If you have sleep apnea, it can be difficult to get enough good-quality sleep. You may find yourself tired during the day even if you get eight hours of sleep at night.
If you're always tired, and if your sleeping partner has noticed loud snoring or pauses in your breathing while you sleep, it’s essential to talk about it with your dentist.
What Is Sleep Apnea?
Sleep apnea is a common sleep disorder that causes you to stop breathing repeatedly during the night.
The most common form of sleep apnea is called obstructive sleep apnea. In this form of the condition, your throat muscles relax and block your airway during sleep. This can cause you to stop breathing for periods lasting from 7 seconds to 2 minutes at a time—sometimes even longer.
These interruptions disrupt your regular breathing cycle and lead to fragmented sleep patterns and daytime fatigue. Over time, this can lead to other health problems such as high blood pressure, heart disease, diabetes mellitus (type 2), and depression or mood disorders.
How Can I Tell If I Have Sleep Apnea?
- You snore loudly.
- You have episodes of apnea (pauses in breathing) while you sleep.
- You have trouble sleeping through the night and wake up feeling tired.
- You have problems with concentration or memory. These can also be signs that your sleep apnea is disrupting your daytime activities.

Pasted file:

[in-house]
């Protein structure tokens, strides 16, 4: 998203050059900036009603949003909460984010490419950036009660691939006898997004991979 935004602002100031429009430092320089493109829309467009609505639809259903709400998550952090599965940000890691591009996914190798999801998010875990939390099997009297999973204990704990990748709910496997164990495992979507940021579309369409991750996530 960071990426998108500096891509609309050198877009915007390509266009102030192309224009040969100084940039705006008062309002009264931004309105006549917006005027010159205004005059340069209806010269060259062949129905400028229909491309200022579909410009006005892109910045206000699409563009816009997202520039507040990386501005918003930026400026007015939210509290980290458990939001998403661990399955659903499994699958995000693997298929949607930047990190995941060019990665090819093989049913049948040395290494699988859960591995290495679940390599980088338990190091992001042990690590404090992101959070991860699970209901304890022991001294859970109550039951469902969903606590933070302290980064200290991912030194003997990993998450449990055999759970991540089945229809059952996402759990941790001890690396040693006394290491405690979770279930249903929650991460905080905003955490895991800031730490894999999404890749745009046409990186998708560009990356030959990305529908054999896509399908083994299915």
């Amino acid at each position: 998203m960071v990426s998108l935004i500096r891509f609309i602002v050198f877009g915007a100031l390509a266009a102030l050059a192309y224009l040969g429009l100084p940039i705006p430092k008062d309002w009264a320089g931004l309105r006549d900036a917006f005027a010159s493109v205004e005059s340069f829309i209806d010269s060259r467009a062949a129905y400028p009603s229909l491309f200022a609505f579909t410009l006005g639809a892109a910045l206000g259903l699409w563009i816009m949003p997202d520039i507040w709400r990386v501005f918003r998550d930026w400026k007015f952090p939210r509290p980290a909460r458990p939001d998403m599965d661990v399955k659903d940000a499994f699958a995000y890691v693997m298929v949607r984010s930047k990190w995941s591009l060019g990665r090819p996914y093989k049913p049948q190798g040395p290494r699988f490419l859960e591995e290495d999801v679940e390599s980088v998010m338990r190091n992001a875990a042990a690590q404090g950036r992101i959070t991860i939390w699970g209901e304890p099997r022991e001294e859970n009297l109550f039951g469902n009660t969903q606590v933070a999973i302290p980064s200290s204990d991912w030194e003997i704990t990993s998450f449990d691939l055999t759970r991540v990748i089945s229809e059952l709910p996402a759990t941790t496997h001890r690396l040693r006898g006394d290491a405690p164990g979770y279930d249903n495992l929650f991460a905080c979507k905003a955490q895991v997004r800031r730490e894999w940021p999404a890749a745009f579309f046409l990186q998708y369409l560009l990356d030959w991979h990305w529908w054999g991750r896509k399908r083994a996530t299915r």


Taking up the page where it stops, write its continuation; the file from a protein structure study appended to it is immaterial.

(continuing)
How Is Sleep Apnea Diagnosed?
If you think that you might have sleep apnea, talk to your dentist about it. They can often diagnose sleep apnea by asking you questions and performing a physical examination.
The most common test for sleep apnea in sleep studies is called polysomnography (PSG). PSGs measure brain waves, eye movements, heart rate, and breathing effort during sleep. The results of this test help determine whether someone has obstructive sleep apnea.
If your medical practitioner thinks that you may suffer from the condition but isn’t sure if it is severe enough to warrant further treatment, they may recommend testing with a home monitoring device called an oximeter that measures oxygen saturation in the blood. This device is worn like a finger band at night while sleeping so they can determine if any episodes occur where oxygen levels drop too low while sleeping.
What Are the Treatments for Sleep Apnea?
There are several treatments for sleep apnea. The first step is to get diagnosed, and you may be referred to an ear, nose, and throat (ENT) specialist or sleep doctor if needed. Once diagnosed, several treatment options can be tailored to your personal needs and lifestyle:
- Oral appliances
- Anterior modeling appliance (ARA)
- Continuous Positive Airway Pressure (CPAP)
- Weight loss/lifestyle modifications
Don't Put Off Getting Help
If you think you have sleep apnea, talk to your dentist. Untreated sleep apnea is a serious condition that can lead to other health problems, such as high blood pressure and heart disease.
It's crucial to get diagnosed if you think you have sleep apnea because there are effective treatments for the disorder—treatments that could significantly improve your quality of life.
Learn More About Sleep Apnea Treatment
Sleep apnea disrupts your sleep and negatively affects your health. The good news is that it can be treated. Your dentist can help you get the proper treatment and take steps to protect your health.